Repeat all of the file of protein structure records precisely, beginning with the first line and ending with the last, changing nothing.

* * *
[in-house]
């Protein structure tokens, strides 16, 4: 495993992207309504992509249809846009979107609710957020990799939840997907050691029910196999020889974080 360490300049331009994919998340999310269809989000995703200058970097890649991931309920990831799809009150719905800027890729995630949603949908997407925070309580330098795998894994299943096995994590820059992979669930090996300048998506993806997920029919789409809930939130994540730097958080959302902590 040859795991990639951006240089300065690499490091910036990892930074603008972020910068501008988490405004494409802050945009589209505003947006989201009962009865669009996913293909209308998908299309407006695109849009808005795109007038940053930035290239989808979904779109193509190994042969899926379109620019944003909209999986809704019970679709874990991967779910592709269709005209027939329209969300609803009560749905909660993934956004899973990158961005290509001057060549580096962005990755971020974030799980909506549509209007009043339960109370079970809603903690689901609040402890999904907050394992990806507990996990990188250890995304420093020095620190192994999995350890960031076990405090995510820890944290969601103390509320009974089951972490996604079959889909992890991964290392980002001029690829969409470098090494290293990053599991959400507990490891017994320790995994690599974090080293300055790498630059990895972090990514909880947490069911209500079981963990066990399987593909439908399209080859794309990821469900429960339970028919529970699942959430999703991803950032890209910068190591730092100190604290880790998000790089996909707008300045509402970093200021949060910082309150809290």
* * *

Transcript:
[in-house]
């Protein structure tokens, strides 16, 4: 495993992207309504992509249809846009979107609710957020990799939840997907050691029910196999020889974080 360490300049331009994919998340999310269809989000995703200058970097890649991931309920990831799809009150719905800027890729995630949603949908997407925070309580330098795998894994299943096995994590820059992979669930090996300048998506993806997920029919789409809930939130994540730097958080959302902590 040859795991990639951006240089300065690499490091910036990892930074603008972020910068501008988490405004494409802050945009589209505003947006989201009962009865669009996913293909209308998908299309407006695109849009808005795109007038940053930035290239989808979904779109193509190994042969899926379109620019944003909209999986809704019970679709874990991967779910592709269709005209027939329209969300609803009560749905909660993934956004899973990158961005290509001057060549580096962005990755971020974030799980909506549509209007009043339960109370079970809603903690689901609040402890999904907050394992990806507990996990990188250890995304420093020095620190192994999995350890960031076990405090995510820890944290969601103390509320009974089951972490996604079959889909992890991964290392980002001029690829969409470098090494290293990053599991959400507990490891017994320790995994690599974090080293300055790498630059990895972090990514909880947490069911209500079981963990066990399987593909439908399209080859794309990821469900429960339970028919529970699942959430999703991803950032890209910068190591730092100190604290880790998000790089996909707008300045509402970093200021949060910082309150809290």